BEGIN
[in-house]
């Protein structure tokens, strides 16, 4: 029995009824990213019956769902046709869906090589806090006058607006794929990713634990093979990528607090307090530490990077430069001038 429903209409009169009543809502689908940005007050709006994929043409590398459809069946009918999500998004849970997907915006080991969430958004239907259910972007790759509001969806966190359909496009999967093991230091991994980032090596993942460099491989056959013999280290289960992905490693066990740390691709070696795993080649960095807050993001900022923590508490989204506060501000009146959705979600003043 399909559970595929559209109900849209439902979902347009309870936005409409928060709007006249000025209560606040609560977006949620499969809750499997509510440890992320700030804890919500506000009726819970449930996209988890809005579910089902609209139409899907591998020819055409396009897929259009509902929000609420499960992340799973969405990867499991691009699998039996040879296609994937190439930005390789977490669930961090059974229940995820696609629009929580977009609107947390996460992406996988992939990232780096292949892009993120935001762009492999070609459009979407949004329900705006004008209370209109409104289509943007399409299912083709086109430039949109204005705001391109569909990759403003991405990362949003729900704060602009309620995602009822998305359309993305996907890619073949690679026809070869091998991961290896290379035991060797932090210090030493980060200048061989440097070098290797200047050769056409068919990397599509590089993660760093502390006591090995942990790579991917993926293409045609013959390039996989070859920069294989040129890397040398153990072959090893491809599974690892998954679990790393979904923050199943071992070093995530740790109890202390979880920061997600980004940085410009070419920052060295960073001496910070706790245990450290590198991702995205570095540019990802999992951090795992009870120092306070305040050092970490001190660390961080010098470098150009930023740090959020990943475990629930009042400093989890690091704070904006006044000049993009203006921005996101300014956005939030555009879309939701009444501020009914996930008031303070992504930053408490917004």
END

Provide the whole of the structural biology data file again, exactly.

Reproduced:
[in-house]
């Protein structure tokens, strides 16, 4: 029995009824990213019956769902046709869906090589806090006058607006794929990713634990093979990528607090307090530490990077430069001038 429903209409009169009543809502689908940005007050709006994929043409590398459809069946009918999500998004849970997907915006080991969430958004239907259910972007790759509001969806966190359909496009999967093991230091991994980032090596993942460099491989056959013999280290289960992905490693066990740390691709070696795993080649960095807050993001900022923590508490989204506060501000009146959705979600003043 399909559970595929559209109900849209439902979902347009309870936005409409928060709007006249000025209560606040609560977006949620499969809750499997509510440890992320700030804890919500506000009726819970449930996209988890809005579910089902609209139409899907591998020819055409396009897929259009509902929000609420499960992340799973969405990867499991691009699998039996040879296609994937190439930005390789977490669930961090059974229940995820696609629009929580977009609107947390996460992406996988992939990232780096292949892009993120935001762009492999070609459009979407949004329900705006004008209370209109409104289509943007399409299912083709086109430039949109204005705001391109569909990759403003991405990362949003729900704060602009309620995602009822998305359309993305996907890619073949690679026809070869091998991961290896290379035991060797932090210090030493980060200048061989440097070098290797200047050769056409068919990397599509590089993660760093502390006591090995942990790579991917993926293409045609013959390039996989070859920069294989040129890397040398153990072959090893491809599974690892998954679990790393979904923050199943071992070093995530740790109890202390979880920061997600980004940085410009070419920052060295960073001496910070706790245990450290590198991702995205570095540019990802999992951090795992009870120092306070305040050092970490001190660390961080010098470098150009930023740090959020990943475990629930009042400093989890690091704070904006006044000049993009203006921005996101300014956005939030555009879309939701009444501020009914996930008031303070992504930053408490917004």